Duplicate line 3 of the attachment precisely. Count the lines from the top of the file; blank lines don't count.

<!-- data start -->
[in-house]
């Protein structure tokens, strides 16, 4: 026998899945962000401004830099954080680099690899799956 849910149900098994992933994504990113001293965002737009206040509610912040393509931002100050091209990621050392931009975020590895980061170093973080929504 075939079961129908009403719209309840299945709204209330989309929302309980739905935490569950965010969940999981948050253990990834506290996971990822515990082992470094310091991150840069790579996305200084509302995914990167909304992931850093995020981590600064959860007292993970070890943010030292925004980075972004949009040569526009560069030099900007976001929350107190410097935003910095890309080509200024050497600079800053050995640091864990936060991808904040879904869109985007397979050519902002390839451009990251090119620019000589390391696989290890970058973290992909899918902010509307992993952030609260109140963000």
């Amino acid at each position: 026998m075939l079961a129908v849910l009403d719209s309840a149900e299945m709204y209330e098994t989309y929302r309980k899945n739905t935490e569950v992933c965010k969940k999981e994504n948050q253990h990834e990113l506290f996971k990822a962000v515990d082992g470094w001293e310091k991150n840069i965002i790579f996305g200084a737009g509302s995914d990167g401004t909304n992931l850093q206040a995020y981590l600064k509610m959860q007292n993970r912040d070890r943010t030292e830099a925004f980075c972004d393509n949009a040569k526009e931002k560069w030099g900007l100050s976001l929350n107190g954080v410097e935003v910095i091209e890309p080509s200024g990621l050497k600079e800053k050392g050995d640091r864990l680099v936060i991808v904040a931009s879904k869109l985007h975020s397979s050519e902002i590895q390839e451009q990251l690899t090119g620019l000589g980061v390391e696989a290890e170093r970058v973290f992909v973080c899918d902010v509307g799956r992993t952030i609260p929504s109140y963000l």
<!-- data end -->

């Amino acid at each position: 026998m075939l079961a129908v849910l009403d719209s309840a149900e299945m709204y209330e098994t989309y929302r309980k899945n739905t935490e569950v992933c965010k969940k999981e994504n948050q253990h990834e990113l506290f996971k990822a962000v515990d082992g470094w001293e310091k991150n840069i965002i790579f996305g200084a737009g509302s995914d990167g401004t909304n992931l850093q206040a995020y981590l600064k509610m959860q007292n993970r912040d070890r943010t030292e830099a925004f980075c972004d393509n949009a040569k526009e931002k560069w030099g900007l100050s976001l929350n107190g954080v410097e935003v910095i091209e890309p080509s200024g990621l050497k600079e800053k050392g050995d640091r864990l680099v936060i991808v904040a931009s879904k869109l985007h975020s397979s050519e902002i590895q390839e451009q990251l690899t090119g620019l000589g980061v390391e696989a290890e170093r970058v973290f992909v973080c899918d902010v509307g799956r992993t952030i609260p929504s109140y963000l």